Higher overall mortality was reported in all cancers apart from lung in both men and women. There is particular increase in women with breast cancer, gynaecological and kidney cancers and in men with prostate, liver, stomach and pancreatic cancer as major examples. The major increase in recurrence rates however is seen in women with breast cancer, which is by far the most common malignancy in this group. There is also significant difference in prognosis in comparable stages of cancers across the board. 

The prognosis and survival is also influenced in gastrointestinal cancer in both sexes again with negative correlation of prognosis and increase in BMI (Body mass index). 

On top of the increased risk, worse prognosis and outcomes of treatment and much lower survival rate, there are also technical problem with delivering treatments to overweight or obese patients with any modern methods being that chemotherapy, targeted therapy or immunotherapy. Generally speaking, there are many more complications due to so called co-morbidities (other illnesses decreasing the resilience and immunity), more side effects and complications of the treatment.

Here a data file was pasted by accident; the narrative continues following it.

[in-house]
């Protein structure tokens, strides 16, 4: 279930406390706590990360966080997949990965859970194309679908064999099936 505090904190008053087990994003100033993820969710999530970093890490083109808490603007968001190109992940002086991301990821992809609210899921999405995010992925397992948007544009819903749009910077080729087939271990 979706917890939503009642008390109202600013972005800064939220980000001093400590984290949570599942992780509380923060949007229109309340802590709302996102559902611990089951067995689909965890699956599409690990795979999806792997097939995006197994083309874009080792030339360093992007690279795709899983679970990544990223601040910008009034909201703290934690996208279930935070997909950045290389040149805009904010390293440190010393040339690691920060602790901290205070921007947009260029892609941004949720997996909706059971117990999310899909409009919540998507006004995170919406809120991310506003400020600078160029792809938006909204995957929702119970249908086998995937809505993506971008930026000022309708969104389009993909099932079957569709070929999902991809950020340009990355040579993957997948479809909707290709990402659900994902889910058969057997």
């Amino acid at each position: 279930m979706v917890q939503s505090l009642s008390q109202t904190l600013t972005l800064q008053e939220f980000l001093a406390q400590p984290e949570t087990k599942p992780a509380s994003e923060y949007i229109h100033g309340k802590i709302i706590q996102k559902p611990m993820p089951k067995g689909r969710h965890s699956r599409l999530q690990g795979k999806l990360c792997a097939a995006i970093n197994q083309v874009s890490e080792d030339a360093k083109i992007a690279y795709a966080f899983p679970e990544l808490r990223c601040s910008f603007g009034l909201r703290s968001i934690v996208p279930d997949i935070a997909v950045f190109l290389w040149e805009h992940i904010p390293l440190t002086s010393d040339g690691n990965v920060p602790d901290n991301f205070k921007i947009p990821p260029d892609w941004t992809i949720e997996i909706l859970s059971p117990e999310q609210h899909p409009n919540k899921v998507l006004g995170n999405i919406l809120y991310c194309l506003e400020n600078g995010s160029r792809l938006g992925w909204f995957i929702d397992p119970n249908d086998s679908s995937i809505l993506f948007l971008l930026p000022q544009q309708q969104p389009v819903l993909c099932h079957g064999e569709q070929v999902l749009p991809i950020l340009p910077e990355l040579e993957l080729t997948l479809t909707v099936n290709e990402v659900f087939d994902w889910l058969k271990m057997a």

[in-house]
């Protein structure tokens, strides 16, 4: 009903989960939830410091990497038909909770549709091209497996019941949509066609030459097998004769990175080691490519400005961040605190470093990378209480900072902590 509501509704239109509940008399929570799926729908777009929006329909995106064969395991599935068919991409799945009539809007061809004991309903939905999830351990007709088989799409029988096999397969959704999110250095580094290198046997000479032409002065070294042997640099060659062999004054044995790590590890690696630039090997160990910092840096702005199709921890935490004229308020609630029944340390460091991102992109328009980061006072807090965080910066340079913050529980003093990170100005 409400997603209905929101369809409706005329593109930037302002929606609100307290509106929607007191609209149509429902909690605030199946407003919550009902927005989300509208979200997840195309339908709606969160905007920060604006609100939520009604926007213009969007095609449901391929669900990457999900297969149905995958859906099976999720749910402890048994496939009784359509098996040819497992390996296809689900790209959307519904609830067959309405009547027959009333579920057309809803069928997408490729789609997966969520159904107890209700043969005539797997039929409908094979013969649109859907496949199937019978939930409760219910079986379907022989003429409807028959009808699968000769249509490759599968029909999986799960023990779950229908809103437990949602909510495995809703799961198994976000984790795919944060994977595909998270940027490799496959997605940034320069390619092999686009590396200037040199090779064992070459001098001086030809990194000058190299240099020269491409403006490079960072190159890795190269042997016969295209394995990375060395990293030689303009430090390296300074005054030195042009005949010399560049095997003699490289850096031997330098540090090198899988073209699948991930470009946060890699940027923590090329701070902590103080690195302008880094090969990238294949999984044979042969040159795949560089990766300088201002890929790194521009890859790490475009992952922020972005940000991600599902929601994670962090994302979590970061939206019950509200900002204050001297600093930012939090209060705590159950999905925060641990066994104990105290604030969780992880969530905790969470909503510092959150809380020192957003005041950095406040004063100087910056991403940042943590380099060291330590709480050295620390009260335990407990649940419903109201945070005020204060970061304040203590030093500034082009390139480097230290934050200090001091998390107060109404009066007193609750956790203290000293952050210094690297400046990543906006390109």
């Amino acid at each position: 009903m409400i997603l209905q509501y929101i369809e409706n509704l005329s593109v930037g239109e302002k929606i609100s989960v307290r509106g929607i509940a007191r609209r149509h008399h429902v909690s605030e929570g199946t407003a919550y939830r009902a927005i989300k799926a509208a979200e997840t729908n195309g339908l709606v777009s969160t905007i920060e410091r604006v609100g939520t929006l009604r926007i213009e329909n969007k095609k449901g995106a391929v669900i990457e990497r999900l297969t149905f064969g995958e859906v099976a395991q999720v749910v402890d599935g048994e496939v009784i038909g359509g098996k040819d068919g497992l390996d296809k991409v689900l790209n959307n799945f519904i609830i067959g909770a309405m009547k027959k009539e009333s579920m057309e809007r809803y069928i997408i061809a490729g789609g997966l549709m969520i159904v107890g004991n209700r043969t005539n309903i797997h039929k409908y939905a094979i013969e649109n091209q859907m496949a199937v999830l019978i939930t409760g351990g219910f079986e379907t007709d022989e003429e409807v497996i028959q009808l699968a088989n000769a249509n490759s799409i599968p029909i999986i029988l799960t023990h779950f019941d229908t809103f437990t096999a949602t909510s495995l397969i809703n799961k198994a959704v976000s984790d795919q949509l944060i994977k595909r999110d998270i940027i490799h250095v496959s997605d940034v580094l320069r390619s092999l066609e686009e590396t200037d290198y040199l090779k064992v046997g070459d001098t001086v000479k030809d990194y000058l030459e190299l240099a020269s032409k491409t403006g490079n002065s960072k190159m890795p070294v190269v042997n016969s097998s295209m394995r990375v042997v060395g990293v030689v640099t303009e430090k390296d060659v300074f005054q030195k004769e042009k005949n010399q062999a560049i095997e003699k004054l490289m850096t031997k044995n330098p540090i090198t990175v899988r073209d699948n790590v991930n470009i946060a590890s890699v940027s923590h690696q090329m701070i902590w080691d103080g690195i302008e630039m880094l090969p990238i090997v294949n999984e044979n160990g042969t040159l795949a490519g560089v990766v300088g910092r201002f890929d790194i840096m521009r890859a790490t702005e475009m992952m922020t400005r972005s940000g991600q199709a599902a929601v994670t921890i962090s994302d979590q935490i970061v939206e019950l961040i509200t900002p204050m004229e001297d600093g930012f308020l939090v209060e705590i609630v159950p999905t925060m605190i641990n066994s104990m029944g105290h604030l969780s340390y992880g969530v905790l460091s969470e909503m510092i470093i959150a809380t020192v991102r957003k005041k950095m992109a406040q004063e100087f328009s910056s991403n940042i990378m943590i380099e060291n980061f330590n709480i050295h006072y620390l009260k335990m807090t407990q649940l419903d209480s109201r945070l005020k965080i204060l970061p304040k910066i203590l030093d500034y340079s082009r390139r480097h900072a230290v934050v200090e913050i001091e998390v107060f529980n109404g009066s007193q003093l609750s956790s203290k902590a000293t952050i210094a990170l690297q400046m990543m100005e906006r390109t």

The major emphasis of the last conference of the European Society of Medical Oncology in Copenhagen in 2016 was impact of these statistics on prevention, treatment and policies directed towards curbing this trend and gradually reversing it. 

The strategies of reducing the weight, increasing the activity and as such improving general health and fitness of population is beyond scope of this article, but gaining major traction in social and public policies of developed countries. One would hope, that we will see some effective strategies developed over next few years. We can take campaigns against use of tobacco or sun protections policies as an example of effective public health policies and can remain optimistic into the future. 

Meanwhile, there are many strategies available to us, which are cheap, effective and long term beneficial for us, well before we would even develop cancer.